Palliative care: Overview
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About palliative care
Palliative care is a holistic approach that treats a person with serious illness of any age, and in any setting. It involves a range of care providers and includes the person's unpaid caregivers.
If you have a serious illness, palliative care can:
- help improve your quality of life
- reduce or relieve your symptoms
- help you make important decisions
- provide grief support to you, your friends and your family (or chosen family)
- support you and your caregivers throughout your illness, from the time of diagnosis
This approach to care can involve:
- management of symptoms such as:
- difficulty breathing
- emotional, psychological, social and spiritual support
- grief support
- caregiver support
These services aim to make you and your caregivers feel as comfortable as possible, even while going through treatments intended to cure your illness. They can include personalized treatment plans that meet your needs and the needs of those who are caring for you.
Palliative care can be provided in a variety of settings, such as:
- at home
- long-term care facilities
- hospices (a home for people living with serious illness)
Many people prefer to receive care at home as it can be more comfortable for them with the right supports.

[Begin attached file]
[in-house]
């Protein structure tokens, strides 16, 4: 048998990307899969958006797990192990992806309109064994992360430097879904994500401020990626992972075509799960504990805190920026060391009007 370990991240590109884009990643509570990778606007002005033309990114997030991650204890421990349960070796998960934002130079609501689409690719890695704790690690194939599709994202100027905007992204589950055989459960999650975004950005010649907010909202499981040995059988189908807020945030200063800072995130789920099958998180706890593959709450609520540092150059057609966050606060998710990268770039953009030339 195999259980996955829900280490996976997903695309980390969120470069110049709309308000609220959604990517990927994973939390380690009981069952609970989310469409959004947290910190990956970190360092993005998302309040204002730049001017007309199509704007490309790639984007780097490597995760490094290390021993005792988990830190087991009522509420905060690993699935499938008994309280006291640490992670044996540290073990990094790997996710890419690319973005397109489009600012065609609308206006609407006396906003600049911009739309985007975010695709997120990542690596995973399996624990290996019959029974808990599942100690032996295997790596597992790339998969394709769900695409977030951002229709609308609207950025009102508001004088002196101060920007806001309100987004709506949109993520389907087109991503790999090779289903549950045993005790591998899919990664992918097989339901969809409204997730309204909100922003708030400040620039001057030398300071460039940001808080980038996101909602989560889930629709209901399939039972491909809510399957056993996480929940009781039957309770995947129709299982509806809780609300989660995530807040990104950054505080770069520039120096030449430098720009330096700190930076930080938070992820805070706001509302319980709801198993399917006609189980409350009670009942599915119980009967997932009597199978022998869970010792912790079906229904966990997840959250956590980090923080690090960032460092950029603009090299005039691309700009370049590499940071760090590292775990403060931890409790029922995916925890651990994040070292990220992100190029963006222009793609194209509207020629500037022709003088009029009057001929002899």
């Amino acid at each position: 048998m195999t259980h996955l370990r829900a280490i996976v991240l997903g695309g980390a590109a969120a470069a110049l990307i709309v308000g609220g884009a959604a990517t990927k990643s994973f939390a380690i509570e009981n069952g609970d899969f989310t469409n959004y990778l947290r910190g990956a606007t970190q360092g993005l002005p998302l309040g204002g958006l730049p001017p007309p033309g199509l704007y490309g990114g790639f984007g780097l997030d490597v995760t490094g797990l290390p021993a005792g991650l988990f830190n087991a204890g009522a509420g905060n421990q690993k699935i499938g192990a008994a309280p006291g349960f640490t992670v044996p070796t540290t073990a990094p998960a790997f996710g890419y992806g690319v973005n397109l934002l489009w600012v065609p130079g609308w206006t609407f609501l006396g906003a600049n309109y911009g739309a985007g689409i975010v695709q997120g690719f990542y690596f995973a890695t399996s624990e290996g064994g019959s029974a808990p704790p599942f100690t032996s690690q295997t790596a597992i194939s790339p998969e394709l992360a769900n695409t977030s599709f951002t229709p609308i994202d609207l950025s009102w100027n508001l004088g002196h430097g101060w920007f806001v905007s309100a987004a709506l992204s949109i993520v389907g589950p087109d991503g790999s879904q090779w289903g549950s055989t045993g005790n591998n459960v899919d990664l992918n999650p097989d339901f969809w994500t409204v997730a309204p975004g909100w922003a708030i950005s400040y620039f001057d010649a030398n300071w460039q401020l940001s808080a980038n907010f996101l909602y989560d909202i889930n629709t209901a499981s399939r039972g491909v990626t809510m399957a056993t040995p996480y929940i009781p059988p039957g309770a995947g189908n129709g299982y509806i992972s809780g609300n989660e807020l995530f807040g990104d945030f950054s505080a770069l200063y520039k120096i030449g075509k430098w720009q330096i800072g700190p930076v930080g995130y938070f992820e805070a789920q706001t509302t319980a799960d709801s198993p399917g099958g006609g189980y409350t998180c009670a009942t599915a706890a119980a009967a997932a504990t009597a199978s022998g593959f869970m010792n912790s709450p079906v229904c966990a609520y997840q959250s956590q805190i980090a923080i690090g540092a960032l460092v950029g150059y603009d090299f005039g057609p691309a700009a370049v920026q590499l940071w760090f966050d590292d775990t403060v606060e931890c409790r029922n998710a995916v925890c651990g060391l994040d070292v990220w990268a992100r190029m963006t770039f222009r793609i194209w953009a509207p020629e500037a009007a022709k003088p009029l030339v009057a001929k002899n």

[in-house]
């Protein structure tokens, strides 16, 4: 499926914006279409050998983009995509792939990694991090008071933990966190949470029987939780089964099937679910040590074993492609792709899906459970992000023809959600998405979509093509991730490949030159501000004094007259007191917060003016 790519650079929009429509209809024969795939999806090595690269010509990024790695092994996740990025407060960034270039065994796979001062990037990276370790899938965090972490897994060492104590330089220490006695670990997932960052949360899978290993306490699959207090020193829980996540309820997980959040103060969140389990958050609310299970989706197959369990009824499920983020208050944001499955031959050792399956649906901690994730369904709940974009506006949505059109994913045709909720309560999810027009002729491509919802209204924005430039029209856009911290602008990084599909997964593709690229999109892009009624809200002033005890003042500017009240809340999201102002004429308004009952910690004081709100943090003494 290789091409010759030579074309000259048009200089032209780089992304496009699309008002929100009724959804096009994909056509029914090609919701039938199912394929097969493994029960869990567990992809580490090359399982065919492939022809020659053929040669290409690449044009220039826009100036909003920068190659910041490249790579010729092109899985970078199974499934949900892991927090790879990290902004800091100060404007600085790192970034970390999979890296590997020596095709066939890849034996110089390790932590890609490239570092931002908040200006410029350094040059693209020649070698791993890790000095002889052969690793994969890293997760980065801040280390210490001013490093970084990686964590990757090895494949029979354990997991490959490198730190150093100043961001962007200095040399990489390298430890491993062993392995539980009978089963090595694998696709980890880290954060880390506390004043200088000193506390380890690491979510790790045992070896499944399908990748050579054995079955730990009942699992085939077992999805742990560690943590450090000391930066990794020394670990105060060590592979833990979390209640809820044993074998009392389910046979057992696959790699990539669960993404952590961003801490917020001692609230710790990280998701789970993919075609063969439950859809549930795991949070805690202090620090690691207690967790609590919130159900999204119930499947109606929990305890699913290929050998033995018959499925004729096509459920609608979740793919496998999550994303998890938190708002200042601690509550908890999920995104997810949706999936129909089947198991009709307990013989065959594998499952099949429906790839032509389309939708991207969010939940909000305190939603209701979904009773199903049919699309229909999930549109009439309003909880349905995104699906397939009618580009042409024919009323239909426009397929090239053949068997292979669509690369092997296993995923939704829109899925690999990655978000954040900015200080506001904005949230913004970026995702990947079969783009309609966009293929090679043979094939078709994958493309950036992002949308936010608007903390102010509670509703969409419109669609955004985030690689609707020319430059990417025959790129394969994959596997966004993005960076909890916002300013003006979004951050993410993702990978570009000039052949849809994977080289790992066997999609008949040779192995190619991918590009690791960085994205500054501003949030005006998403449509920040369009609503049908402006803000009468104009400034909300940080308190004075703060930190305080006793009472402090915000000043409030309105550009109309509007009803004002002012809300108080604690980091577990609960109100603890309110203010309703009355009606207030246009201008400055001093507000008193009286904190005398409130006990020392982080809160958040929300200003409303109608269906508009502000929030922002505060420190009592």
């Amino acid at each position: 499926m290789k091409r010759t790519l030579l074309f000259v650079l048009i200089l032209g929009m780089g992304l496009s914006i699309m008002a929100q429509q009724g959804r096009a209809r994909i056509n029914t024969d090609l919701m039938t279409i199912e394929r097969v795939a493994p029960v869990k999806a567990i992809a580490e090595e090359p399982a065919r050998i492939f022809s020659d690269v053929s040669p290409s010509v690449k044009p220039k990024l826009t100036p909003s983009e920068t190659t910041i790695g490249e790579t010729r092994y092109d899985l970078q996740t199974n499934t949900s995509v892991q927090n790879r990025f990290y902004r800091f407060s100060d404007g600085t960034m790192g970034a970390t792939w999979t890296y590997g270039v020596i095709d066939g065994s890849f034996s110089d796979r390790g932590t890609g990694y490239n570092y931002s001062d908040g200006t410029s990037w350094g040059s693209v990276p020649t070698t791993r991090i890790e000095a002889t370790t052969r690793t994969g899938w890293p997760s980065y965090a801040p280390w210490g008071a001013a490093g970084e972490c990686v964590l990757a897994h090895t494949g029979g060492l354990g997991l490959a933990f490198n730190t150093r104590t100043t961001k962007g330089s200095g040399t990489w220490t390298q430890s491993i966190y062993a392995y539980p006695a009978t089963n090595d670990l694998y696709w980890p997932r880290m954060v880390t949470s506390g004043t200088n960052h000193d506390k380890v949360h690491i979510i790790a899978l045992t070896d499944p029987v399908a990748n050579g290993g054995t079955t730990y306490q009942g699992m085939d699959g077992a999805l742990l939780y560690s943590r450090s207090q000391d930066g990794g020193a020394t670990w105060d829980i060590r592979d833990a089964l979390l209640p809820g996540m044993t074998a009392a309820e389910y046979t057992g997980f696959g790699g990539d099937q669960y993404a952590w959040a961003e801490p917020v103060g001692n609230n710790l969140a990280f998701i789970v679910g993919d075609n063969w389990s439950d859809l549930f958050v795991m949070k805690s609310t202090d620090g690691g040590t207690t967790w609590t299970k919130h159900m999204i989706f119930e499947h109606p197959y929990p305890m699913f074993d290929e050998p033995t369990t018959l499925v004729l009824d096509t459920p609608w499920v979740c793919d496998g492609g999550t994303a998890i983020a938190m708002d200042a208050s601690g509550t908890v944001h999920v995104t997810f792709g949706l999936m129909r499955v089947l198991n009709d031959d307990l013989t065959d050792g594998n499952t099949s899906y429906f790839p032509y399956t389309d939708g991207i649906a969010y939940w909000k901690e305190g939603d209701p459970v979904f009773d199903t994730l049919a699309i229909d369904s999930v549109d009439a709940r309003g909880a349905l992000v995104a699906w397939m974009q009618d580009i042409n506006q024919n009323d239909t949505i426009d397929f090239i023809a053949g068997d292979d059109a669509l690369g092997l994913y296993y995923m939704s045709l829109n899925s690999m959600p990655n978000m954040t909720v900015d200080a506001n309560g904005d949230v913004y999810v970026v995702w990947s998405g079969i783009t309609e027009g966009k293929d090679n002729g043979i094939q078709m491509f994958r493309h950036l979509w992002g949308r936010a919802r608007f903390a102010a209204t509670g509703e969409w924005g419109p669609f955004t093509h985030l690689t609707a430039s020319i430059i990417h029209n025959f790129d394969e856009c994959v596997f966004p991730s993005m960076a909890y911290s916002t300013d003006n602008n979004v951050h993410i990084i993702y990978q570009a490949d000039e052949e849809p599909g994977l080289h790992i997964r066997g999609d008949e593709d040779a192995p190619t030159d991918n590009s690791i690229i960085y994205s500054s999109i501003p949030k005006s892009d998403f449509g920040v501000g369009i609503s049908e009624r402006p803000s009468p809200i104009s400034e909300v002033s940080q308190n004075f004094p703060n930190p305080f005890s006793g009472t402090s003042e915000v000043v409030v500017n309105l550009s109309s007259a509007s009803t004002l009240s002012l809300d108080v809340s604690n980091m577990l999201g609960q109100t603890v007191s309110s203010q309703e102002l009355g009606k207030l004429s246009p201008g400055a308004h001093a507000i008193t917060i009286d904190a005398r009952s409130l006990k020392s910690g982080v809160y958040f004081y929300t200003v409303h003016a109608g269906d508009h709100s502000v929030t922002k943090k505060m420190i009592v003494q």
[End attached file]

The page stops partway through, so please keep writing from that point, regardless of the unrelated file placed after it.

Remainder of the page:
The majority of people living with serious illness can have high quality palliative care provided directly by:
- primary health care providers, such as:
- family doctors
- nurses and nurse practitioners
- social workers
- personal support workers
- members of the community
Primary health care providers can help provide palliative care for people with serious illness that:
- helps improve their quality of life
- aligns with their values and wishes
This can include helping to:
- understand their illness better
- manage symptoms
- connect with and help coordinate supports and services
- plan ahead for the future
If you need more specialized services, primary health care providers can refer you to other providers and specialists.
Learn more about:
- Palliative care services near you (Canadian Virtual Hospice)
- Caregiving benefits and leave (Government of Canada)
- Hospice and palliative care services in your area (Canadian Hospice Palliative Care Association)
If you live with a serious illness, you may experience grief related to:
- loss of health, independence and control
- changing roles within your family (or chosen family), social and work circles
There is no right or wrong way to grieve. It's a normal response to loss, and your experience of grief will be unique.
If you're a family member, friend or caregiver, you may experience grief as you try to prepare for a future loss. You may also experience grief as you witness changes in the health of the person with serious illness.
Grief is a lifelong process of adjusting to the realities of loss, while re-learning how to find joy and meaning in life, even without the people we've lost.
Grief support services can help you during different stages of an illness and after a loss. The support you receive will depend on your circumstances and the approach that works best for you.
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